Authors: Ziming Li*, , Abhinav Alakshendra, University of Florida
Topics: Sustainability Science, Asia, Human Rights
Keywords: the global South, public facilities, security, scarcity, public space
Session Type: Poster
Start / End Time: 9:55 AM / 11:35 AM
Room: Lincoln 2, Marriott, Exhibition Level
Presentation File: Download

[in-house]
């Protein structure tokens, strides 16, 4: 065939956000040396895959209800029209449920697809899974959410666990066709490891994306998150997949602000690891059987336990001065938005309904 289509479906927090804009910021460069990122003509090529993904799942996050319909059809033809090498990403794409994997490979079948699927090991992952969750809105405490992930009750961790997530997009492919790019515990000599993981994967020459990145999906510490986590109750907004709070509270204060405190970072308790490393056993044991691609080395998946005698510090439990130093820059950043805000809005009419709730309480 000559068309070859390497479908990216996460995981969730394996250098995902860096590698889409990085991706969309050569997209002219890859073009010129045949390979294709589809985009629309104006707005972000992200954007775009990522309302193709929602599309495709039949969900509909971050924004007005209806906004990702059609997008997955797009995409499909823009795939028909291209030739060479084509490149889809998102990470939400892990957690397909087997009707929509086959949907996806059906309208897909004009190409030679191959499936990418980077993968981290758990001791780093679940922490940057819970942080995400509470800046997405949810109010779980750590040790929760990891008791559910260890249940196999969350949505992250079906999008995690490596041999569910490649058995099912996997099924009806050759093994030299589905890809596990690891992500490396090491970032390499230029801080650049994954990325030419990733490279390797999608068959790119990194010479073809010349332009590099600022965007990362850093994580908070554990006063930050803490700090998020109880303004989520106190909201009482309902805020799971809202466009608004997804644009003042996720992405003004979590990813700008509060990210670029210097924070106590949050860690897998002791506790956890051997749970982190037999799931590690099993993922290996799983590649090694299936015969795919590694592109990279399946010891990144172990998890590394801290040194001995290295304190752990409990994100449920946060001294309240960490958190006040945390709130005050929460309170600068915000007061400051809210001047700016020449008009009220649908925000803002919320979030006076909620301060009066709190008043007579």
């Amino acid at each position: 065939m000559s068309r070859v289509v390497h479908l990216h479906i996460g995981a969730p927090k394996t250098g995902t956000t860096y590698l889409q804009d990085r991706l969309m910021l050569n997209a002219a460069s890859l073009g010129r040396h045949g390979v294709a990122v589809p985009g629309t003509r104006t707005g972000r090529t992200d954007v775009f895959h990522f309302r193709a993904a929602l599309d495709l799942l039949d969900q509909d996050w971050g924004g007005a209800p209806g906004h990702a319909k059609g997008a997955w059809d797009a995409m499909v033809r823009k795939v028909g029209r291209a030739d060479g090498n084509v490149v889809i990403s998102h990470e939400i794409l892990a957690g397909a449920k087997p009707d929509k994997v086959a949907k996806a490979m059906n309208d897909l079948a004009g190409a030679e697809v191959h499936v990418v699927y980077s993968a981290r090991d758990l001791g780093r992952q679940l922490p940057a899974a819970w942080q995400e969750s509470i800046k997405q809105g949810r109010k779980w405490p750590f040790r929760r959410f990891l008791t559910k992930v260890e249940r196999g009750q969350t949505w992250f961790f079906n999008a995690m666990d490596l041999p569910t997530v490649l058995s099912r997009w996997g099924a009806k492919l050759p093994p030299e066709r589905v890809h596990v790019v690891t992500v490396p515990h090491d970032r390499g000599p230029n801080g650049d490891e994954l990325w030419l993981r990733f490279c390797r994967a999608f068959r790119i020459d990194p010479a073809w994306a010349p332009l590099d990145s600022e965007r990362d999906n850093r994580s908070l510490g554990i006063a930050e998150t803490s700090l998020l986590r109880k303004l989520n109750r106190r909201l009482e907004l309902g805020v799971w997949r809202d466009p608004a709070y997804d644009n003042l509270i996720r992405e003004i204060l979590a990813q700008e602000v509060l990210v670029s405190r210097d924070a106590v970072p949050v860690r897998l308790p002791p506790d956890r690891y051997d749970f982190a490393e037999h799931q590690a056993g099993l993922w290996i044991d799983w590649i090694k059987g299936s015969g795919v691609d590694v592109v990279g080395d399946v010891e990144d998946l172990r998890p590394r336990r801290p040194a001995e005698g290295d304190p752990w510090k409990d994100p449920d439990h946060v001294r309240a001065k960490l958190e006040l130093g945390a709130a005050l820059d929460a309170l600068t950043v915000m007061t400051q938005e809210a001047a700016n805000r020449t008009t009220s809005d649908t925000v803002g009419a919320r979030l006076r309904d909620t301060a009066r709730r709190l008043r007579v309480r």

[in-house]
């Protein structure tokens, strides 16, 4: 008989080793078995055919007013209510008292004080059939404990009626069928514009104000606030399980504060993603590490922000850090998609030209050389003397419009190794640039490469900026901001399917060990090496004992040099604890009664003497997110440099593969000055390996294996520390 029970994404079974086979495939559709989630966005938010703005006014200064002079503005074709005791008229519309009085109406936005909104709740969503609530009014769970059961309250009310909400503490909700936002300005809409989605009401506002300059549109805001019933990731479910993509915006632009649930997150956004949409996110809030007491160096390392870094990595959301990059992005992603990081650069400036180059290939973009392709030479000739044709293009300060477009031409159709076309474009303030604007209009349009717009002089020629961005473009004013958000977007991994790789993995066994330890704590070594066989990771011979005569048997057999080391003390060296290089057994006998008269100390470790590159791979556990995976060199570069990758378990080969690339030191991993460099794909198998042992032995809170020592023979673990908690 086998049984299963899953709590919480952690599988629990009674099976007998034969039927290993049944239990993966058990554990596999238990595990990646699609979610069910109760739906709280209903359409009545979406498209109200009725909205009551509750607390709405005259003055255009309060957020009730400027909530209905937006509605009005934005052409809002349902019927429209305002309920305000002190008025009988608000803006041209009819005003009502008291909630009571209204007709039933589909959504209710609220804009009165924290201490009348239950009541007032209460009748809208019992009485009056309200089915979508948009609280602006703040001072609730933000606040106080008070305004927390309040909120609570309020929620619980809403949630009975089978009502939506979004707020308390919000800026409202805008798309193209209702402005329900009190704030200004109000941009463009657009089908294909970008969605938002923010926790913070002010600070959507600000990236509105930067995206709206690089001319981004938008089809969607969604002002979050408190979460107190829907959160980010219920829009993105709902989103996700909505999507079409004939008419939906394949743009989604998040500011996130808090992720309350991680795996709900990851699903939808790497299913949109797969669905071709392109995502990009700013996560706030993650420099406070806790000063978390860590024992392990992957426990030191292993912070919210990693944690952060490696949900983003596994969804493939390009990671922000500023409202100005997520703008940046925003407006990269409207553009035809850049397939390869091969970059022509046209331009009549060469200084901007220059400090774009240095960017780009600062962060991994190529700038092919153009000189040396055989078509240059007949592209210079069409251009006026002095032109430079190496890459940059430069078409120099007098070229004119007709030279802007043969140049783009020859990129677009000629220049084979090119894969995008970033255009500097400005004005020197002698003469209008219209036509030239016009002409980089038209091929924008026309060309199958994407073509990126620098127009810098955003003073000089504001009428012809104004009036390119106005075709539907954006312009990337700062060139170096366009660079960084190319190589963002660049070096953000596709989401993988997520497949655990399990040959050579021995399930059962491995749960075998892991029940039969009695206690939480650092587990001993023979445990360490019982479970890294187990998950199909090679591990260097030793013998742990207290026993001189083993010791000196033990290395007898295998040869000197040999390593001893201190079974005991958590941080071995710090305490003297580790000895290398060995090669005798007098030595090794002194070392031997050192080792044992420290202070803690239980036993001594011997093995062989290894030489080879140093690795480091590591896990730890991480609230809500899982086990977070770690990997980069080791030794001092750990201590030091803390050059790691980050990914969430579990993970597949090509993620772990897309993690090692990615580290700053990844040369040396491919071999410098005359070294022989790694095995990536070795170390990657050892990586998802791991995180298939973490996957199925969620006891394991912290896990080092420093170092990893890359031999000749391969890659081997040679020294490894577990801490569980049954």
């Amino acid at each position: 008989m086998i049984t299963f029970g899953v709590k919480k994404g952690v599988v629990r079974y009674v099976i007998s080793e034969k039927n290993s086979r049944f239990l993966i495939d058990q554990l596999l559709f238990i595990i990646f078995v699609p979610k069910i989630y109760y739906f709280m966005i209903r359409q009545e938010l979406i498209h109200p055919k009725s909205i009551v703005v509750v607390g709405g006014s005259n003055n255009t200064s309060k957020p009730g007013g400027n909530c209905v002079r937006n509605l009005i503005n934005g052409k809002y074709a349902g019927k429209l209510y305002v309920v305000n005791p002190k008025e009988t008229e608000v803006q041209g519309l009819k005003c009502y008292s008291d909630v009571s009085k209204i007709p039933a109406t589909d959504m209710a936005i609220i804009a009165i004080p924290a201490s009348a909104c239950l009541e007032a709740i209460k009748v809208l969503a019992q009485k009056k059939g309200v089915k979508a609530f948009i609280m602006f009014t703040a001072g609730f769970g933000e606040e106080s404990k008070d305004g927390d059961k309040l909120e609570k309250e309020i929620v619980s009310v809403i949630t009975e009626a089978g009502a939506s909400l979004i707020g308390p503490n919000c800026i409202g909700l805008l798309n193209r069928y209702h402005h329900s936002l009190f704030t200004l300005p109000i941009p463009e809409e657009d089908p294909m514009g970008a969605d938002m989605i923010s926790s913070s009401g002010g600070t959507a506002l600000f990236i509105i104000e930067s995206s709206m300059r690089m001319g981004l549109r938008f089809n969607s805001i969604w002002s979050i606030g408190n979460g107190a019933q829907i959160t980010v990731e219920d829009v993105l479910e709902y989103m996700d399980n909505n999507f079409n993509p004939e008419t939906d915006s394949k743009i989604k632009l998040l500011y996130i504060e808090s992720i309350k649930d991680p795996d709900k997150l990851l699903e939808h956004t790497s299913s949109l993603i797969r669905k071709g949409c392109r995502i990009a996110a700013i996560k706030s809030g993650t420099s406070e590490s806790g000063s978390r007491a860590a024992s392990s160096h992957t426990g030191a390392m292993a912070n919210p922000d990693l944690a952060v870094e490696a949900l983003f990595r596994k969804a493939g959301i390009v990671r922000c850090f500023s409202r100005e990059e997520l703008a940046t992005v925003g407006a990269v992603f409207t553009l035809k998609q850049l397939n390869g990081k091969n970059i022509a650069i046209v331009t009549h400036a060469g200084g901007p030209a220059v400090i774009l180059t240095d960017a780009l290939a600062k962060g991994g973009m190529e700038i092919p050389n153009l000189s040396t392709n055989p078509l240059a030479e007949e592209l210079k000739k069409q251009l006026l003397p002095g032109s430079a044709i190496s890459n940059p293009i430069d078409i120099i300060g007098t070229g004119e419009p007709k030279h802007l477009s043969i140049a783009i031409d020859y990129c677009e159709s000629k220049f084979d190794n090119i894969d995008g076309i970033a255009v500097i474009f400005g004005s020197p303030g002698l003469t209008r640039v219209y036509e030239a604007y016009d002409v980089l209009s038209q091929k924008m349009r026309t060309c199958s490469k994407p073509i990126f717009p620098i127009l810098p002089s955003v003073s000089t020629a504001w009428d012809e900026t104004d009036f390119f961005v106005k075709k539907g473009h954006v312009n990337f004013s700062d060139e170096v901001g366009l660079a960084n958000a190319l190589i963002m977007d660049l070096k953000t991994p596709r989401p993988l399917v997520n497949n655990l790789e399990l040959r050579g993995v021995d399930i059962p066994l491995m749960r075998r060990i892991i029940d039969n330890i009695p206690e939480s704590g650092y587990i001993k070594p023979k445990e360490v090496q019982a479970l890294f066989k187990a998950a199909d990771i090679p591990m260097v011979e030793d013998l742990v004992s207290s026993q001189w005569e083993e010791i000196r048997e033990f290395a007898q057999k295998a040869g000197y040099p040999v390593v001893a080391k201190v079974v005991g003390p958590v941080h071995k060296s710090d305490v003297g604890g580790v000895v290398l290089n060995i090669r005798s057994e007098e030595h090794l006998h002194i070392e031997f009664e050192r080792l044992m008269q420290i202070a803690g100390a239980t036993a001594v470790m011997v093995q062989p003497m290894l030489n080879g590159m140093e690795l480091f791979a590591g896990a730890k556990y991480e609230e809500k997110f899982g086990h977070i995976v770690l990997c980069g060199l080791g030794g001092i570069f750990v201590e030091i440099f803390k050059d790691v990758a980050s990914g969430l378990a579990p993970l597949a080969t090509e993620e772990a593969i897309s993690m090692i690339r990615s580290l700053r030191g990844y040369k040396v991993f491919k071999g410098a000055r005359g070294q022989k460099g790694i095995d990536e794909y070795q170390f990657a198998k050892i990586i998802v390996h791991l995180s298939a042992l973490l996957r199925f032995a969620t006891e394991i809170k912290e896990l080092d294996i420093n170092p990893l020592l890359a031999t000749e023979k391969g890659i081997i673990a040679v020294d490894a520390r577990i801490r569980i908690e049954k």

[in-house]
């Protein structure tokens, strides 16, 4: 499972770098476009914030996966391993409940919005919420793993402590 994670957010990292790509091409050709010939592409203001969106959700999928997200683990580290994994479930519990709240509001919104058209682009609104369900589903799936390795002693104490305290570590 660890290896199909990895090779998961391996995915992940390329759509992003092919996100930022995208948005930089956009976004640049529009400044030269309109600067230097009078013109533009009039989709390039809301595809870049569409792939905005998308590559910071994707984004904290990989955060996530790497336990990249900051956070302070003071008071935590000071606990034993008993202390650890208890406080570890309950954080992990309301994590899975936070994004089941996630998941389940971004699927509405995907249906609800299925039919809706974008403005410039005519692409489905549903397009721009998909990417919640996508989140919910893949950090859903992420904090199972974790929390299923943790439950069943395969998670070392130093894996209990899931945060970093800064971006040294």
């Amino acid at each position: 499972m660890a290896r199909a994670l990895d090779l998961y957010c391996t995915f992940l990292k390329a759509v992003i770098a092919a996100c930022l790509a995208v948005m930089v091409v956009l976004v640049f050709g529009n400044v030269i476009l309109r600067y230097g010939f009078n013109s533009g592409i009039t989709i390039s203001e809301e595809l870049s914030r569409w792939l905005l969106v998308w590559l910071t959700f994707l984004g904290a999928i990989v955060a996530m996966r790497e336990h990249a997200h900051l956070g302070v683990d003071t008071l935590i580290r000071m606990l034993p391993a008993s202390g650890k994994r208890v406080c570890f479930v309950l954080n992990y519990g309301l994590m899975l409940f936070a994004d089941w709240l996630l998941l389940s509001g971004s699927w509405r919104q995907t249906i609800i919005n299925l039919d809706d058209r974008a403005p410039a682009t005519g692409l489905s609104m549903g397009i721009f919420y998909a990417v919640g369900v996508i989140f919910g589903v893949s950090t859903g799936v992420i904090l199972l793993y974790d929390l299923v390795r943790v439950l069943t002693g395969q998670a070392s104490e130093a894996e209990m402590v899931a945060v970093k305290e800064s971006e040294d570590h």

This study examines the origins of neighborhood insecurity by rethinking the relationships among slums, informality, and local governance. It identifies the physical, social, economic, and institutional determinants of diversified neighborhood conflicts and disputes through a mixed method approach. The quantitative analysis uses the household survey data collected between 2016 and 2017. We surveyed 225 households from 16 slums in Patna using multistage stratified random sampling. We also undertook focus group discussions and individual interviews of slum dwellers, civil society representatives, and policymakers to understand the perceptions of neighborhood insecurity and community governance. We use housing and land tenure as a proxy for informality and further calculate a compound index of informality incorporating housing condition and land tenure, employment, and infrastructure quality. We employ logit and bivariate probit models and Bayesian estimations. We find the perceived insufficiency of hard infrastructure including water system, sanitation, and energy rather than compound informality induced to neighborhood conflicts and disputes. It suggests that even a small incremental change in infrastructure provisions can reduce conflicts in informal settlements. We also find that in organized slums, slum dwellers are more likely to engage in efforts to improve the built environment such as trying to secure loans from local government for infrastructure building, which reduces the neighborhood conflicts. These findings imply that formalizing slums through the small-scale provision and continuous maintenance of hard infrastructure could minimize water usage-relevant neighborhood conflicts and violence. Additionally, empowering slums through civic education and engagement is a sustainable strategy in the long run.